UPDATE: My review of CD/FW Dance Exchange: A Choreographers Showcase, which took over the museum lobby Friday and Saturday night, is in today’s Dallas Morning News. Link here.
Contemporary Dance/Fort Worth was born 20 years ago in a modern dance-less Cowtown and ever since has put on performance seasons and acted as a community educator without ever losing money. Founded by Kerry Kreiman, who is executive and artistic director, and Susan Douglas Roberts, now artistic adviser, CD/FW struck up a relationship with the Modern Art Museum of Fort Worth as the museum’s new building was under construction in 2002.
Since 2004, the two organizations have collaborated on an annual Modern Dance Festival at the Modern. It kicks off its eighth year Friday evening with an expanded film component, Modern Film Fest 2011, and a choreographers showcase that includes premieres by four company members and visiting artists from Denton (Mary Lynn Babcock/Satellite-Dance Company), Houston (john r. stronks/”there…in the sunlight” Contemporary Dance) and Chicago (Lonny Joseph Gordon of Winifred Haun & Dancers and GORDONDANCE). The showcase program will be performed again in the Grand Lobby on Saturday night.
The festival runs through July 24 and includes three performances of The Palace at Night by New Mexico’s Project IN Motion on the reflecting pool lawn; four shows of The Butterfly Effect and Other Beautiful Catastrophes, a collaboration between Kreiman, composer William H. Meadows and the CD/FW dancers, in the lobby; two programs of award-winning shorts from the Dance on Camera Festival and seven feature-length dance films in the auditorium; a special lecture-film screening by choreographer Shelley Cushman on the theme of Cinematic Caricatures; and a lecture on modern dance and aerial dance. Complete schedule here and here.
Originally published in The Dallas Morning News, July 2010:
Keeping a modern dance company on its feet in North Texas is a battle. The audience for dance is small, and funding is scarce. So it’s all the more remarkable that two local groups, Ewert & Company and Contemporary Dance/Fort Worth, are celebrating milestone anniversaries in 2010. Both gave performances last weekend that exemplified their perseverance.
Decade-old Ewert is the baby of Anna Marie Ewert-Pittman, an adjunct professor at Brookhaven College. She debuted her company during the 2000-01 season with two shows at the McKinney Avenue Contemporary. But there’s been no repeat of that performance. Since then, the group has mostly worked as a guest artist or festival participant.
It was a treat then to see the company back with a suite of new works by the inventive, risk-taking choreographer. “It’s a great way to express yourself,” Ewert-Pittman says of her passion for dance before Friday’s performance at the Addison Studio Theatre. “I enjoy the physicality, the way it feels to move.”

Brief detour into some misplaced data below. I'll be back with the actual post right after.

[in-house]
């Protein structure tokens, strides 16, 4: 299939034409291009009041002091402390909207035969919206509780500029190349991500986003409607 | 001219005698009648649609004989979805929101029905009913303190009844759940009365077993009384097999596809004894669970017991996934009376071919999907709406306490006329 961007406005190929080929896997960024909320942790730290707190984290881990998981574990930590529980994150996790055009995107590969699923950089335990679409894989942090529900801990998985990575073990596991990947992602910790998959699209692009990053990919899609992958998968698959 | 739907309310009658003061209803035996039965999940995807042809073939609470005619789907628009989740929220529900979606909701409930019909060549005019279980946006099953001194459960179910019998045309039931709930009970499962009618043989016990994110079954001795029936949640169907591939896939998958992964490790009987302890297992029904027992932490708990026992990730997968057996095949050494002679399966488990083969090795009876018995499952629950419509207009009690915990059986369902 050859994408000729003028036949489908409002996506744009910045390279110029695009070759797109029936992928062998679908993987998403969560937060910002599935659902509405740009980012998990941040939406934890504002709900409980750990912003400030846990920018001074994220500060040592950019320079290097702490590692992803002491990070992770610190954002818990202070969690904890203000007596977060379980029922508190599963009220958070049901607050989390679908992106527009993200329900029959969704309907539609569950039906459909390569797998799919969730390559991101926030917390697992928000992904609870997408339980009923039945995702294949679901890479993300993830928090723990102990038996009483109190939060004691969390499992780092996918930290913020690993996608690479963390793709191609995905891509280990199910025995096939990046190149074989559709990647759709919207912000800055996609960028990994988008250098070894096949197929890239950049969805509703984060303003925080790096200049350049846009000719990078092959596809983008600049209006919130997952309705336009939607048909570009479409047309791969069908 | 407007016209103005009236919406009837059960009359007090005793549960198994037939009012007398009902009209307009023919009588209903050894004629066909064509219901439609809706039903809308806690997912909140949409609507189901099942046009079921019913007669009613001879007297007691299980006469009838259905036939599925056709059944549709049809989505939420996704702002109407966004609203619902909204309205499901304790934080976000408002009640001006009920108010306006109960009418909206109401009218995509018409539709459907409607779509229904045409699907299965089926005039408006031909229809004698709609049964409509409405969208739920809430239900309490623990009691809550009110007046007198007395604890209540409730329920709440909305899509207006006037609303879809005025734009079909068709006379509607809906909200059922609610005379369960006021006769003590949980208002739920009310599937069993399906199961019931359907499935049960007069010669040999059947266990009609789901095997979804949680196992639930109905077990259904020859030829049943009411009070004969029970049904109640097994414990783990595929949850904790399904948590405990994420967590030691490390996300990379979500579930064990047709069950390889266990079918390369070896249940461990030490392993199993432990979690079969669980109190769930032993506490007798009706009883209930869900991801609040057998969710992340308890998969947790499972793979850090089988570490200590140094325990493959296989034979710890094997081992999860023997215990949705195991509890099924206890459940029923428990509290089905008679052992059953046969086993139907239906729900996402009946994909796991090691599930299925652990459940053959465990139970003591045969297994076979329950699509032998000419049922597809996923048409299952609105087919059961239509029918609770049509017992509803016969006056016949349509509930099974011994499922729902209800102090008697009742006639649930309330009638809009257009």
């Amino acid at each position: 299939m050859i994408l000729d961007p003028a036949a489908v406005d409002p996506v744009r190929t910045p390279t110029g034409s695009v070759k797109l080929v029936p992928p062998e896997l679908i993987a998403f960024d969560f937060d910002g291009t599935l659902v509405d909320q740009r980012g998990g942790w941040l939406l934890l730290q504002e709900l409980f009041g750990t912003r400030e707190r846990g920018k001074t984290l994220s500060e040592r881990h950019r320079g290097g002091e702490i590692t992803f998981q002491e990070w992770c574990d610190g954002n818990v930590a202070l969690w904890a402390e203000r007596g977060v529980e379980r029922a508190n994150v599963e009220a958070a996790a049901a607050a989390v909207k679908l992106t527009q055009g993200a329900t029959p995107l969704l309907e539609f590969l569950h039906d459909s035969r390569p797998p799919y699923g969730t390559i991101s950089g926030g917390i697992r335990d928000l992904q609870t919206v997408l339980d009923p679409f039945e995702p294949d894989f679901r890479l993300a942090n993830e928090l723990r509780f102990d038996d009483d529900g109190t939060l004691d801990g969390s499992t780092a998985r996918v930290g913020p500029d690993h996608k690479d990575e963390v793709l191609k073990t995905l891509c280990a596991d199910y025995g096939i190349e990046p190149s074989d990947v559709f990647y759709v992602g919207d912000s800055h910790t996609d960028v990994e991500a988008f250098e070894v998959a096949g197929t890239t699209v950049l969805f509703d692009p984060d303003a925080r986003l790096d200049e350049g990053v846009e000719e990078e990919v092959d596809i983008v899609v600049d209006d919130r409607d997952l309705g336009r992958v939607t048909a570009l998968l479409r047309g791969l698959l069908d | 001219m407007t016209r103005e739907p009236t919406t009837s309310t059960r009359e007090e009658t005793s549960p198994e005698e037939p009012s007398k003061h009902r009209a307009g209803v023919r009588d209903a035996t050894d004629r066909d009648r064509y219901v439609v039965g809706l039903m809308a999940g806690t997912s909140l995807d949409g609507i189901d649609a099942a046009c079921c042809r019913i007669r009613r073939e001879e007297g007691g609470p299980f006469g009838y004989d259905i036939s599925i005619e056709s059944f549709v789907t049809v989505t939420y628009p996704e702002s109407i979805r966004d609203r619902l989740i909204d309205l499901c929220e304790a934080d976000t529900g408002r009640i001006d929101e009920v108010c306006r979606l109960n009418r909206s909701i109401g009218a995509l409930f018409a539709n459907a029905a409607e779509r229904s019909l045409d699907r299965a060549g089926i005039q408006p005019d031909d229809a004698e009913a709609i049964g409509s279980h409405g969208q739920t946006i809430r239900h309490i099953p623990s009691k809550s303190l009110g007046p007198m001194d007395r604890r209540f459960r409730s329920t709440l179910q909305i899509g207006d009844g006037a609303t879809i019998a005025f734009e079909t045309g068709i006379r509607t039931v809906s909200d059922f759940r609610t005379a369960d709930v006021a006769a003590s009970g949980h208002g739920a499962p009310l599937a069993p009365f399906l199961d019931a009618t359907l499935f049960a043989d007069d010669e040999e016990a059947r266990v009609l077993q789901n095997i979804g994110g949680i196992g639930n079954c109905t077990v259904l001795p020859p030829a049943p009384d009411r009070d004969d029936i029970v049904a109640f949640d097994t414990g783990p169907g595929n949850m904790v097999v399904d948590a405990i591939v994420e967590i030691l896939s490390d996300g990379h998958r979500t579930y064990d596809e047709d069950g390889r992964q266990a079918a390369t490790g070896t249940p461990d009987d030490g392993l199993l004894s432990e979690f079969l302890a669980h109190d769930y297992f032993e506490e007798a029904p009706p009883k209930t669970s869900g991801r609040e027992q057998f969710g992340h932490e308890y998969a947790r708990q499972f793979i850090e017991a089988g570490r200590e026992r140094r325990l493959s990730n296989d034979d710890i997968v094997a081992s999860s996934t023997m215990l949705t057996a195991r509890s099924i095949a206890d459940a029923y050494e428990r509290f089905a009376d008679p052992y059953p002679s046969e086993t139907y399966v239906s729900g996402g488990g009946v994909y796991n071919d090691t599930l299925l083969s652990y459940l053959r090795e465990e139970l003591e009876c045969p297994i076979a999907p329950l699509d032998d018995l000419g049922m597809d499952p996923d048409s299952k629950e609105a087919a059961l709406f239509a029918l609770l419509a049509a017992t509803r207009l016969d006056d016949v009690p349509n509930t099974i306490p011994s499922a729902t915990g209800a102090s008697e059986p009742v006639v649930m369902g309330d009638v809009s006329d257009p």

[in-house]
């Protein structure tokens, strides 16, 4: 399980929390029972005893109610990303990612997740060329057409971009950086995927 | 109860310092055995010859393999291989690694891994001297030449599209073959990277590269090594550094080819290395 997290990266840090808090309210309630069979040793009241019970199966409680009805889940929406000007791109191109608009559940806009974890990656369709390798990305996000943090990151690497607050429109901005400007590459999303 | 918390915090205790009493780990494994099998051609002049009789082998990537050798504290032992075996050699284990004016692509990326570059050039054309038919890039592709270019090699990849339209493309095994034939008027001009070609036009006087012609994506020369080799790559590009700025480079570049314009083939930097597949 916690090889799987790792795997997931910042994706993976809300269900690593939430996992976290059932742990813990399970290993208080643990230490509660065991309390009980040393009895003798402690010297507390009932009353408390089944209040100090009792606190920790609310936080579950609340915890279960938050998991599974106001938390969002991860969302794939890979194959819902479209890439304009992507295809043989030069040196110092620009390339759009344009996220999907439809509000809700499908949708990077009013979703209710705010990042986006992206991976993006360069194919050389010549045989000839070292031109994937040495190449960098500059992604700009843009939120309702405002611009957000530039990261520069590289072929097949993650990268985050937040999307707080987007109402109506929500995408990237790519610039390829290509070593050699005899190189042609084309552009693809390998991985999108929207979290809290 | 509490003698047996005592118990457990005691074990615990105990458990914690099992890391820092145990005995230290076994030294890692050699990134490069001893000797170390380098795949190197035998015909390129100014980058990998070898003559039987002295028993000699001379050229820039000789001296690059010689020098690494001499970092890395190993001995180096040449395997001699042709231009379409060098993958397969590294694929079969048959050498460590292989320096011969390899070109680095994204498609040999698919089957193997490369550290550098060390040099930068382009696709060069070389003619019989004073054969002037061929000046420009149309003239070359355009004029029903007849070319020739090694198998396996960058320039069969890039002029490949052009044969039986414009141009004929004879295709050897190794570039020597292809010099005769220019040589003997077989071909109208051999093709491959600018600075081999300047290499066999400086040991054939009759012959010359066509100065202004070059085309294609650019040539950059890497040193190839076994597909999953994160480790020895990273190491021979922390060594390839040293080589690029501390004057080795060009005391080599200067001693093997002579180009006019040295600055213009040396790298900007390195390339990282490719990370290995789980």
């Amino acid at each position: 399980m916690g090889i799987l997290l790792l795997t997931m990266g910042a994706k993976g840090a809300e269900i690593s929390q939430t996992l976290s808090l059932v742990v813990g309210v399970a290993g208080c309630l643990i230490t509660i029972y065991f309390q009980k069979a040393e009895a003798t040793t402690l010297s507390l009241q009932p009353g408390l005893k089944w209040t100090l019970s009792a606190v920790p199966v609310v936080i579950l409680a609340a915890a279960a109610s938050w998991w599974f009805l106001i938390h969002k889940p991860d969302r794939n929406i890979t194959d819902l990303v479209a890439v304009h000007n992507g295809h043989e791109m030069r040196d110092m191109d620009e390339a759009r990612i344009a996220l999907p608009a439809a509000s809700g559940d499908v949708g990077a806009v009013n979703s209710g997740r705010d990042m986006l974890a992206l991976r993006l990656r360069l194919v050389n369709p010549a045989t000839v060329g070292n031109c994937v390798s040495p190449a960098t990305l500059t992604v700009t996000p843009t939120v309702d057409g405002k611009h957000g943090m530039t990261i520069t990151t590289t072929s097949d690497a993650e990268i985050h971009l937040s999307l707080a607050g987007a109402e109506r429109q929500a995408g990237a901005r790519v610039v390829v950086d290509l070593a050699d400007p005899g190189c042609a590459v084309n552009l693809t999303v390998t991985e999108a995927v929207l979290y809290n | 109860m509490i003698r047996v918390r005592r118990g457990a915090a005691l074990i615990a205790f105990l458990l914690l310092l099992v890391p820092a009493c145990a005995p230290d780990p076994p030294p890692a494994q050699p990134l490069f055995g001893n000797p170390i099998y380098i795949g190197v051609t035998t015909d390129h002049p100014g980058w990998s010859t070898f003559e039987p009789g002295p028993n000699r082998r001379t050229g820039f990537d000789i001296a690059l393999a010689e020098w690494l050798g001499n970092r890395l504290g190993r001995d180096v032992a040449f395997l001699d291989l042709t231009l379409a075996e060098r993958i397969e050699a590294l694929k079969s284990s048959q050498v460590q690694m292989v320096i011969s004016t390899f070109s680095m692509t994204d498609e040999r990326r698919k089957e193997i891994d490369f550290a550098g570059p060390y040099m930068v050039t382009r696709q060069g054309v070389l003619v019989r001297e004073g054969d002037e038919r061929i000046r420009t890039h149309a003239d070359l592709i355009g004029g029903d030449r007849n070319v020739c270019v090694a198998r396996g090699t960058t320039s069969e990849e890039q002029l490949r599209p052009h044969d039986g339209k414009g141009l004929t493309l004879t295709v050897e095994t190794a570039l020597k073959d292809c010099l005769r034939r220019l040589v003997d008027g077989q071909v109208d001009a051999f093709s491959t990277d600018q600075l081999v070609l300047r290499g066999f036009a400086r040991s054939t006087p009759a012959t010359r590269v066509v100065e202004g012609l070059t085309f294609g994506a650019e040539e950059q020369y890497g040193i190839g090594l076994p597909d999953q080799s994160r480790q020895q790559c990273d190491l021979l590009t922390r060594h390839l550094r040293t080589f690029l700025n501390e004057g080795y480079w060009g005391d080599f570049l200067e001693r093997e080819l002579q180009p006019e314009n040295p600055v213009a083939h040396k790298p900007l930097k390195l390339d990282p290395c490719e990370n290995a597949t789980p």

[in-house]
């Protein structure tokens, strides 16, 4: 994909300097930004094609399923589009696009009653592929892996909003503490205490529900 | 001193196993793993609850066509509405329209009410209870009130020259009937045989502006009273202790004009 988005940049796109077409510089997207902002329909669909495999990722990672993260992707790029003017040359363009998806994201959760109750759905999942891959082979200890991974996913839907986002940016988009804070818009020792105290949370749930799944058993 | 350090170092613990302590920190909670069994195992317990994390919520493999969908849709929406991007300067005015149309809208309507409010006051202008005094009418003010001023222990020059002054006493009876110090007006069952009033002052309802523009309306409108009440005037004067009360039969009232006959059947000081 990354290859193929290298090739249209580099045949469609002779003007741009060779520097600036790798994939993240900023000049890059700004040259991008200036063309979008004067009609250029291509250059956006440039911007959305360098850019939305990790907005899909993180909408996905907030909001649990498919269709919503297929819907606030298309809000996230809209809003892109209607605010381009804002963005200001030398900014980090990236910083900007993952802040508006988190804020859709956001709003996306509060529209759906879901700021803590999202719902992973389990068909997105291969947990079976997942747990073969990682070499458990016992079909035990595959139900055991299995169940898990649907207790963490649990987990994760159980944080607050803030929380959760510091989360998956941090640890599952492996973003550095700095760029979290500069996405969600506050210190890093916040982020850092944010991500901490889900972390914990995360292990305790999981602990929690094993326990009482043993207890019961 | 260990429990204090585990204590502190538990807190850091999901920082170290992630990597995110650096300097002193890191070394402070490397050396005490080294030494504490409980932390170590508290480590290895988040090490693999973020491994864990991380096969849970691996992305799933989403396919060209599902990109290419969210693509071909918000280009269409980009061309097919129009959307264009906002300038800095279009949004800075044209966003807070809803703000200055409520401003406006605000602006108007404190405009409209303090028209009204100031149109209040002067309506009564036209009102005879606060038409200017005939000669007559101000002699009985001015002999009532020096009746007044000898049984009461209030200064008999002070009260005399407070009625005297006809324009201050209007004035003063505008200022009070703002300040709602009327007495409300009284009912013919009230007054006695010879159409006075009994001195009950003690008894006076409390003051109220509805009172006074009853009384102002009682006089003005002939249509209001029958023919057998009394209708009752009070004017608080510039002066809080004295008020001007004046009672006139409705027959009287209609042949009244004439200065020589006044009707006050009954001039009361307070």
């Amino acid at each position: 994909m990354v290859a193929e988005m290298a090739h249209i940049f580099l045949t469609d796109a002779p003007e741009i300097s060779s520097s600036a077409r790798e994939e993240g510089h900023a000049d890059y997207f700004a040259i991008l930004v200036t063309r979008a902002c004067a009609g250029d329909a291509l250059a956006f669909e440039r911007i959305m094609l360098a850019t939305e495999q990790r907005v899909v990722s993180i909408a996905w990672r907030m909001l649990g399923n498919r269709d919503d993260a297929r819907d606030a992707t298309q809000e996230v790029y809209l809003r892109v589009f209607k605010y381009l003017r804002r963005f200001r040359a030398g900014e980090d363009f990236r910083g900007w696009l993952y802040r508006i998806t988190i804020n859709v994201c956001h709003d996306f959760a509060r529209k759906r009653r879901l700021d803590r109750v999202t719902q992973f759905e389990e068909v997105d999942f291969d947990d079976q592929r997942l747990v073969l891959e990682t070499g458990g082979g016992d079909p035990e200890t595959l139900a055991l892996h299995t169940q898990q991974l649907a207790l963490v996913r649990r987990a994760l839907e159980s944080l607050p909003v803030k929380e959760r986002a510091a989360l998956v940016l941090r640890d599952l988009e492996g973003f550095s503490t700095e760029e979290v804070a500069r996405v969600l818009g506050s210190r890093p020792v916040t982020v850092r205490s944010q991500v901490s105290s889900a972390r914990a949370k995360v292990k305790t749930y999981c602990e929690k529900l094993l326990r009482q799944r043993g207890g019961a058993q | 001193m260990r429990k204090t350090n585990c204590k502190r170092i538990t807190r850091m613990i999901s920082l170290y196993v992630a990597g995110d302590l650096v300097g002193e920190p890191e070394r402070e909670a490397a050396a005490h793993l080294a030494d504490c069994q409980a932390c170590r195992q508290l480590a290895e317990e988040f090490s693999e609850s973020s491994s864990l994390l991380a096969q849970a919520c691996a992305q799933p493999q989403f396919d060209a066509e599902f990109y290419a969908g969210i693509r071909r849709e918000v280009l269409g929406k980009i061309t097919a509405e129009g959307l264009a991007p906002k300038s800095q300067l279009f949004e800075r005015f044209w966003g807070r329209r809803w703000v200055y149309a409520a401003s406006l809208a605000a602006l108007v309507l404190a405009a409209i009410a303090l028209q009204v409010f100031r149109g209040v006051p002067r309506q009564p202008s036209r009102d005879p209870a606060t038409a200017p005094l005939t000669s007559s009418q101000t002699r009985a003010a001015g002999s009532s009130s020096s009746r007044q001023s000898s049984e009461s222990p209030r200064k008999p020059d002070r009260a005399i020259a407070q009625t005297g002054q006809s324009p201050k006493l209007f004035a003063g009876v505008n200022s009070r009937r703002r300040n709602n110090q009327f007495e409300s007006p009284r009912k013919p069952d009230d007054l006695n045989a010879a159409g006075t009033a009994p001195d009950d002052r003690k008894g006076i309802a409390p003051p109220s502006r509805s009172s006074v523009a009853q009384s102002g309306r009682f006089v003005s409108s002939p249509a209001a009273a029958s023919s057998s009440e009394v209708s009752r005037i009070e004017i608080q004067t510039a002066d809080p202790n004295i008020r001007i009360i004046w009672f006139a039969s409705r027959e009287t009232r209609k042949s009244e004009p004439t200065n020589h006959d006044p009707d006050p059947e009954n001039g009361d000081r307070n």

Meanwhile on the other side of the Trinity, Contemporary Dance/Fort Worth wrapped up its 20th season with a partially improvised piece that swept through the lobby, gallery and grounds of the Modern Art Museum of Fort Worth.
Called Irresistible Forces: A “happening” in honor of Mother Nature, it used cards printed with evocative phrases – “shifting sand,” “magnetism, “decay/disintegration,” – to prompt artistic director Kerry Kreiman and her four dancers into their next moves.
“I find a great deal of curiosity and satisfaction in working on a project where you don’t know what’s going to happen,” Kreiman says in an interview after Saturday’s performance. “Adventures in the unknown are part of the modern-dance tradition.”
The 48-year-old graduate of Texas Christian University’s dance program has been on the adventure for as long as she can remember. Growing up in Cedar Rapids, Iowa, she started dancing to her parents’ records and making up dance routines as a young child. Her first class at age 7 was “an hour jam packed with tap, ballet, jazz and acrobatics.”
It sounds a little like her eclectic approach to Contemporary Dance/Fort Worth. In the past year, on a budget of $200,000, the company has put on two-dozen performances at a host of venues. “Sure, we’re operating on a shoestring budget,” Kreiman says. “But I’m shaping everything around what we can do. I’m interested in presenting a variety of experiences.”
That means one kind of show for the 300-foot-long Poultry Barn in Fort Worth, another for the small black box of the Sanders Theatre. “We try to pick and design work that will be appropriate for the space,” she says. “The reality is I’m just a pretty determined person. It’s not like modern dance has ever been a lucrative career.”
Ewert-Pittman can relate. She started out as competitive gymnast and later a swimmer and diver before discovering dance in her teens. Her new dances, under the umbrella title Festung von Erinnerungen (Stronghold of Memories), are part of her master’s thesis at the University of Wisconsin-Milwaukee. Her plan is to pursue a full-time teaching position, one of the best anchors for a modern-dance career.
Her choreography, she says, has been evolving. Starting from a classical sensibility, she has moved into a more contemporary style. Just as important, she tries to challenge herself with each new piece. “I try to make each piece different,” she says. “I get tired of seeing the same piece over and over.”